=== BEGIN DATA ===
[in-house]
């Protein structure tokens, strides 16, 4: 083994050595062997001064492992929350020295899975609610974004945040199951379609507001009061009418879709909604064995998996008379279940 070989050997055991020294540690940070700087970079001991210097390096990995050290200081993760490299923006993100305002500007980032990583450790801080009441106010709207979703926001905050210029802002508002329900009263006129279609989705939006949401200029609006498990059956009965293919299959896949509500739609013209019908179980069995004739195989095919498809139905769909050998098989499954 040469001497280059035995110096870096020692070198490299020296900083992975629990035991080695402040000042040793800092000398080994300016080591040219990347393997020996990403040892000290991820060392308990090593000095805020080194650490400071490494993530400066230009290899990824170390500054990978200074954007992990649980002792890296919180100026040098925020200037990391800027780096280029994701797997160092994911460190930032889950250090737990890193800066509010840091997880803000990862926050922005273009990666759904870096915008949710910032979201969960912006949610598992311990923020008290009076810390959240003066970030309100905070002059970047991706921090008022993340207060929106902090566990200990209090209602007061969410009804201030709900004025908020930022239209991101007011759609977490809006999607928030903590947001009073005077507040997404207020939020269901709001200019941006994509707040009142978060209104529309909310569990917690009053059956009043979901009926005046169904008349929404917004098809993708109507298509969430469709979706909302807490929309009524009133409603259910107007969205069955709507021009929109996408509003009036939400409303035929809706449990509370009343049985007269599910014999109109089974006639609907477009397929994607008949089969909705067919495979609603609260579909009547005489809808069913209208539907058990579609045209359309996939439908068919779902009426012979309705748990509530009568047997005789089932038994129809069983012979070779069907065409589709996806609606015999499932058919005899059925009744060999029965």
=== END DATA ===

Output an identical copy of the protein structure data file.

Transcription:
[in-house]
């Protein structure tokens, strides 16, 4: 083994050595062997001064492992929350020295899975609610974004945040199951379609507001009061009418879709909604064995998996008379279940 070989050997055991020294540690940070700087970079001991210097390096990995050290200081993760490299923006993100305002500007980032990583450790801080009441106010709207979703926001905050210029802002508002329900009263006129279609989705939006949401200029609006498990059956009965293919299959896949509500739609013209019908179980069995004739195989095919498809139905769909050998098989499954 040469001497280059035995110096870096020692070198490299020296900083992975629990035991080695402040000042040793800092000398080994300016080591040219990347393997020996990403040892000290991820060392308990090593000095805020080194650490400071490494993530400066230009290899990824170390500054990978200074954007992990649980002792890296919180100026040098925020200037990391800027780096280029994701797997160092994911460190930032889950250090737990890193800066509010840091997880803000990862926050922005273009990666759904870096915008949710910032979201969960912006949610598992311990923020008290009076810390959240003066970030309100905070002059970047991706921090008022993340207060929106902090566990200990209090209602007061969410009804201030709900004025908020930022239209991101007011759609977490809006999607928030903590947001009073005077507040997404207020939020269901709001200019941006994509707040009142978060209104529309909310569990917690009053059956009043979901009926005046169904008349929404917004098809993708109507298509969430469709979706909302807490929309009524009133409603259910107007969205069955709507021009929109996408509003009036939400409303035929809706449990509370009343049985007269599910014999109109089974006639609907477009397929994607008949089969909705067919495979609603609260579909009547005489809808069913209208539907058990579609045209359309996939439908068919779902009426012979309705748990509530009568047997005789089932038994129809069983012979070779069907065409589709996806609606015999499932058919005899059925009744060999029965």